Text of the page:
Those of us who are veterans of the “super-8” filmmaking generation have been experiencing a wave of nostalgia in the wake of the recent J.J. Abrams / Steven Spielberg film of (nearly) the same name.
Why did super-8 filmmaking mean so much to us? For one thing, having the ability to actually shoot and edit movies was still relatively rare amongst most kids, so a kid making a movie was a special attraction to like-minded friends.
For me, the greatest attraction – though I wasn’t aware of it at the time – was the chance to have and lead a team. I might come up with the general parameters, and my friends would join in the adventure and make their own contributions.
Like in the film, Super 8, someone might specialize in monster make-up, while others simply wanted to act. Others would work with me on a screenplay, or co-produce a film with me (inevitably leading to an afternoon-long negotiation dedicated to naming our new production company. During junior high school, I served as a mini-mogul at several of these creations – from RSDH Productions (combining my initials with my friend’s) or Silver Hammer Productions (because another friend was a big Beatle fan).
The creation of each studio, naturally, would lead to a slate of proposed films, developed through further negotiation and debate. My friends and I usually focused on horror and science fiction films, with titles that ranged from Killer From Space to The Blob From Outer Space.
A frame of film didn’t even have to run through the camera. In sixth and seventh grade, I created the concept of a Star Trek-like TV series called, Voyages of the Spaceship Clipper (as I entered junior high, I would change ‘Clipper’ to ‘Triton’ because I thought it sounded cooler). My friends and not only conceived of an entire season’s worth of episode concepts, but some designed costumes, sets, props and even new characters. This was our team sport. Playing the game – working to plan the film – was the important thing; winning – shooting and finishing a film – was secondary.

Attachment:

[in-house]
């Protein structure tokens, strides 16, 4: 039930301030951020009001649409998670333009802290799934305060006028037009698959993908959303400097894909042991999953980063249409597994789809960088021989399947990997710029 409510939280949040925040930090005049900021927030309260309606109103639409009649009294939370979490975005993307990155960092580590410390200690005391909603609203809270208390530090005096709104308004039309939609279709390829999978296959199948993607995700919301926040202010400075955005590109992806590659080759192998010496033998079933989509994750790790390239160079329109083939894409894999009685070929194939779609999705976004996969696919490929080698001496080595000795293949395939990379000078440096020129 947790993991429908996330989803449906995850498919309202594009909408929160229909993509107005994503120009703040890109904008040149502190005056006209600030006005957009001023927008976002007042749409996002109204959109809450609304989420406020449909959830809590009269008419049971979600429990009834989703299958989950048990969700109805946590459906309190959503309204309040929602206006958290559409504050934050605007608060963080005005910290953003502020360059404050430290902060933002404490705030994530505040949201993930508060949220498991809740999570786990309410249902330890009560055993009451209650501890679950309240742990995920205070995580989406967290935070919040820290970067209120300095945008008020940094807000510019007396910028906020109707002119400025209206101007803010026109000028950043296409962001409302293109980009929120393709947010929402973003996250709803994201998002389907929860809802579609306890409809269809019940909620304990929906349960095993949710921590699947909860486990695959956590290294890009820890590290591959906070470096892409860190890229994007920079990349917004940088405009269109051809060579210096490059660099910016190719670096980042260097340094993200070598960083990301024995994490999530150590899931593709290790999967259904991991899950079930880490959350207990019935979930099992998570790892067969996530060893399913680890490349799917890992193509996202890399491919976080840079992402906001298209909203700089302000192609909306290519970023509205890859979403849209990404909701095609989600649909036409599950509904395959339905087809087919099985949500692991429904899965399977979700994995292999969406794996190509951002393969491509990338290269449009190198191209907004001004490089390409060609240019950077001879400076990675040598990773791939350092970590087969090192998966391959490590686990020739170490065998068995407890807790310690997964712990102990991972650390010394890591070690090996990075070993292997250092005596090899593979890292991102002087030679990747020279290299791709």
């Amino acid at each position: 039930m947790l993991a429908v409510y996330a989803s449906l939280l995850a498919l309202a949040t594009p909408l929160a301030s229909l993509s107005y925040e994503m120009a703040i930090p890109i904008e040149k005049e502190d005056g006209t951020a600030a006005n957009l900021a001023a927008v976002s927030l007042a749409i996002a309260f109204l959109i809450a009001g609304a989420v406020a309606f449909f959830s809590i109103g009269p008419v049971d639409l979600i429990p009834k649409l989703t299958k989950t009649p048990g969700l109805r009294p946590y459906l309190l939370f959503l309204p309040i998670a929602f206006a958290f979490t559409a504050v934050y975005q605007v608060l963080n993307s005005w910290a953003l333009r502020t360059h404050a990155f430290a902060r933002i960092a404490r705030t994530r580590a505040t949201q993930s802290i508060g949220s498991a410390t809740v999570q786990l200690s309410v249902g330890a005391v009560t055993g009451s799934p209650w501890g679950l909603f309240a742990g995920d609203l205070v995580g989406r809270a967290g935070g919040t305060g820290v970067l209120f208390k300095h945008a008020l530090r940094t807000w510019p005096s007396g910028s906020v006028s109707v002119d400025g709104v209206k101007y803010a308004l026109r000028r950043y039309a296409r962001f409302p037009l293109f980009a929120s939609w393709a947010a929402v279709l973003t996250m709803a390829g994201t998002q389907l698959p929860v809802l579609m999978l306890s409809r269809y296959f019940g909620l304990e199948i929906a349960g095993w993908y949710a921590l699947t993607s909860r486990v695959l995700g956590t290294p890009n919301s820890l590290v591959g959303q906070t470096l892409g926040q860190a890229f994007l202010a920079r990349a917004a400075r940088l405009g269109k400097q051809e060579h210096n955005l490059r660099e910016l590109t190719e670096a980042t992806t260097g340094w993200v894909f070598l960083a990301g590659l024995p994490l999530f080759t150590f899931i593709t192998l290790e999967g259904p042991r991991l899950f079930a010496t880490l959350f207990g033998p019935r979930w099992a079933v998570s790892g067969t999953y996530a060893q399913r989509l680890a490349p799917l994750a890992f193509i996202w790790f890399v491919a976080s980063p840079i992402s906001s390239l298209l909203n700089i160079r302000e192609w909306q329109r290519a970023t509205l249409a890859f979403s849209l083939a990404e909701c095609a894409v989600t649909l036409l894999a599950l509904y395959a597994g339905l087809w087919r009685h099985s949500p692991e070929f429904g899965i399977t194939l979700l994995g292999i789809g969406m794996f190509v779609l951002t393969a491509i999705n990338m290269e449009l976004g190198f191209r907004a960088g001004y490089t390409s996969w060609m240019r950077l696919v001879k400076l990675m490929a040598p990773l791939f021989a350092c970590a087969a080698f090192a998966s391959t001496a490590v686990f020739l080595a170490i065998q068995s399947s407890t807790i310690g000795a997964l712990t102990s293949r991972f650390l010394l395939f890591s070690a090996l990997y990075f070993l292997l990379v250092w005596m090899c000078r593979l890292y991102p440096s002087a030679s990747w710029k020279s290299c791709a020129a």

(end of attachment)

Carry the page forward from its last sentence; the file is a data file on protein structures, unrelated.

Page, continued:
If we actually did shoot a film, the satisfaction of having everyone showing up to shoot was even more exciting. We were on an adventure – a mission – with a set goal – and even a roadmap in the form of a short screenplay. We weren’t just pretending to shoot movies – we were making them.
While I might sound nostalgic for “the good old days,” I’m more excited for the young media creators today.
After home video came along, a full generation passed before technology caught up enough so that young people, on their own, could begin creating media again.
Today, I believe, is becoming a golden age for young “content creators” (with film gone, we can hardly call them filmmakers, anymore). Simple editing software is as cheap as free; and even the cheapest cameras are of superior quality. Access has never been easier – and as available to more kids and teens.
Team building – collaborating with friends who share the same interest – is now possible on a worldwide scale – This generation can experiment and learn their craft with incomparable speed, using tools that really aren’t that far removed from those they may one day use professionally. They can easily interact and learn from others – and not just their peers, but, from media professionals. Most importantly, they can bring their work to the world through countless social media channels, starting with YouTube.
The best of these content creators will, by using the creative and social tools that are second nature to them, re-invent both the definition of media and human interaction. This generation has the potential to create cross-platform, socially connected and emotionally engaging content, and pioneer a new avenue for entrepreneurship and artistic freedom.
Like the super-8 generation before them, young content creators today may dream of being big Hollywood filmmakers. Their true potential is far more intriguing.Powered by Sidelines